HBO similarly sought to paint the agreement as a public service, issuing a statement that began by stating its happiness at being able to “secure the future of Sesame Street and Sesame Workshop’s mission for the nation’s kids and families.” The massively profitable network, of course, also had another motive for the deal: It wants to make sure parents looking for programming options for their kids consider HBO a must-have service. Streaming rivals Netflix, Hulu, and Amazon have both made catering to kids a major priority, citing data showing young folks stream early and often. In 2012, Netflix made a huge output deal with Disney that fully comes online next year, bringing with it all of the Mouse House’s family-friendly live-action and animated films. The company has also done deals for old episodes of Reading Rainbow and is working on new versions of Magic School Bus and Degrassi, while also launching a slew of its own kiddie originals. Amazon Prime has similarly made development of new children’s content a priority. In addition to new episodes of Sesame, HBO is also licensing 150 vintage episodes of the show (most likely to beef up its on-demand library) and agreed to produce a new Sesame Street–Muppet spinoff series. (HBO has a long relationship with the Muppets, having aired the Jim Henson–created Fraggle Rock back in the early 1980s.)
In some ways, the HBO-Sesame agreement is a positive for advocates of quality educational programming for children. For the next five years, execs and producers at Sesame Workshop don’t have to worry about where their funding will come from, and, most likely, will actually have a much bigger budget to produce more and better content. PBS and its member stations also will have a little bit more money on hand to spend on other kids’ shows (though perhaps not much: In 2012, Slate put the network’s contribution to Sesame Street’s budget at a modest $4 million annually). It’s also true that most Sesame Street episodes aren’t exactly pegged to current events, nor do educational trends shift so quickly that a nine-month delay between the HBO and PBS airing of episodes will irreparably harm less well-off kids. Children whose parents can’t afford HBO aren’t being totally cut off.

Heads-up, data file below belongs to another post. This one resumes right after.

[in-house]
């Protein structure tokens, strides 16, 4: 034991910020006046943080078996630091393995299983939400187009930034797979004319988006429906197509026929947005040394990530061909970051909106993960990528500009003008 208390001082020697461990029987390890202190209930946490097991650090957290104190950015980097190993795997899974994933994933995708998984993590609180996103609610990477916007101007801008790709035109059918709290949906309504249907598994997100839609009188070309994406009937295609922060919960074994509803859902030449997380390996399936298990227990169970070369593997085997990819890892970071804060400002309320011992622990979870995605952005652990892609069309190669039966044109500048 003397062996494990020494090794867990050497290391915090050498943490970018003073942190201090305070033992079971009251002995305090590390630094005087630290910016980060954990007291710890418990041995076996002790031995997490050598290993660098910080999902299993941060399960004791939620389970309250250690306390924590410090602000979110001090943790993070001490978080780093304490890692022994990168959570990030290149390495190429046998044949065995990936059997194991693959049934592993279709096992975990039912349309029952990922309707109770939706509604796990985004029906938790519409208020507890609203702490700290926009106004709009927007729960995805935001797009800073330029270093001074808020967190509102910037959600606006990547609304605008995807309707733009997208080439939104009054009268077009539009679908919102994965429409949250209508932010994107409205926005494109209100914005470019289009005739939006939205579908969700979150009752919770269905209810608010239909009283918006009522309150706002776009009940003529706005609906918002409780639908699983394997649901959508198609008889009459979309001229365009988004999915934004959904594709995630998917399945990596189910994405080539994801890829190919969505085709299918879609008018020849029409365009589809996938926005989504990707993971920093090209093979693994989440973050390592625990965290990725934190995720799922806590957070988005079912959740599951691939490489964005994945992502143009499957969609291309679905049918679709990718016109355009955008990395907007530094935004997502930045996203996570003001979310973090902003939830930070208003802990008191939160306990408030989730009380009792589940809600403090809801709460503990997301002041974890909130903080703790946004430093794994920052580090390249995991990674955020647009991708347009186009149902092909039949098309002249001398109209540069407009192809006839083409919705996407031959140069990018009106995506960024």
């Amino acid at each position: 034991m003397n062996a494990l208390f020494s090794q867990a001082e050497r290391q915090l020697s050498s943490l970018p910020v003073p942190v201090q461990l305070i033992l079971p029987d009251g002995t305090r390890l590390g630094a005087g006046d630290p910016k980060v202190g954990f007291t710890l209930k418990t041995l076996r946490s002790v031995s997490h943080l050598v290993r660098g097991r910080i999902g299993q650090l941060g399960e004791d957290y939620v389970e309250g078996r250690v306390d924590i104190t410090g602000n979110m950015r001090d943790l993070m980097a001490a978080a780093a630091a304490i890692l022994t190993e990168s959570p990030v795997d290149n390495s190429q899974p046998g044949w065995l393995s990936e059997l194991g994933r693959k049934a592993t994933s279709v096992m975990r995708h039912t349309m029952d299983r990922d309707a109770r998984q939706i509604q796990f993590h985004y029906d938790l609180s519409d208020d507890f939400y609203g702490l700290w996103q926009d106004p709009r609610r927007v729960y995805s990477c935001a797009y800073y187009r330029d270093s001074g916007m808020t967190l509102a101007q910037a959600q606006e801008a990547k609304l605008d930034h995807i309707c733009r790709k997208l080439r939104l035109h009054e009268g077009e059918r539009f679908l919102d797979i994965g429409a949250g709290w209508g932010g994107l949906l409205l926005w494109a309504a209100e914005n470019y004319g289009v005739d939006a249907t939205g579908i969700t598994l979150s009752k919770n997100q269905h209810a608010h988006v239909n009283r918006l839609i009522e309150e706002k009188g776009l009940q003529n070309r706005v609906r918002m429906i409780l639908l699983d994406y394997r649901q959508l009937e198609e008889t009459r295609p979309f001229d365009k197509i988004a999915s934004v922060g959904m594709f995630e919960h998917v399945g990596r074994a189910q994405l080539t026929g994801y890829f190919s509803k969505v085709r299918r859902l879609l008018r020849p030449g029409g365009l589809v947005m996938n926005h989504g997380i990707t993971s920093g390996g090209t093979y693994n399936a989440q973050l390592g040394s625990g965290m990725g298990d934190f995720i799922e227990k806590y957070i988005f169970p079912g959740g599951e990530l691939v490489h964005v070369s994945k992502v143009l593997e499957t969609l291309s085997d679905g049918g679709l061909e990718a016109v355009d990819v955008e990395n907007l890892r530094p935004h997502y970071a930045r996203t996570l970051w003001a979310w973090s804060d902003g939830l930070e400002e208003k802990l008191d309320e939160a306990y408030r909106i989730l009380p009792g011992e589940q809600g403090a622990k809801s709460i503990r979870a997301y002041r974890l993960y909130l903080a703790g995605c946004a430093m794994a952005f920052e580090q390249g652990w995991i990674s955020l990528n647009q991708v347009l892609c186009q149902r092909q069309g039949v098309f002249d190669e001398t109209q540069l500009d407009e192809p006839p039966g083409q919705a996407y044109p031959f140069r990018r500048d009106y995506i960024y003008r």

And yet, today’s deal is absolutely a landmark, and not in a good way. For more than 40 years, Sesame Street has belonged to virtually every kid in America equally. You didn’t need to have cable to travel to Sesame Street, just a TV set. Every kid learned the same lessons at the same time. And when big things happened in the world, Sesame Street comforted all kids at the same time: The show’s post-9/11 episodes helped every child make sense of their grief, not just those whose parents were able to spend $15 a month on a TV subscription. But even if the practical effects of this agreement aren’t that dramatic, on a philosophical level, this is a very big deal. At a time when both Democratic and Republican candidates are railing against the rising tide of inequality in America, one of our nation’s great equalizers — public TV — has agreed to partially abandon what is perhaps its most important asset to a for-profit corporation. HBO isn’t the bad guy here: It wouldn’t have been able to make this deal if Sesame Workshop felt the future of Sesame Street were vibrant and secure on PBS. This happened because our dysfunctional political system has made what ought to be a universally accepted principle — quality educational programming should be free and easily available to all kids, regardless of their parents’ income level — somehow controversial. Somewhere today, Mitt Romney is smiling.
*A previous version of this article incorrectly referred to Sesame Workshop as the Children’s Television Workshop.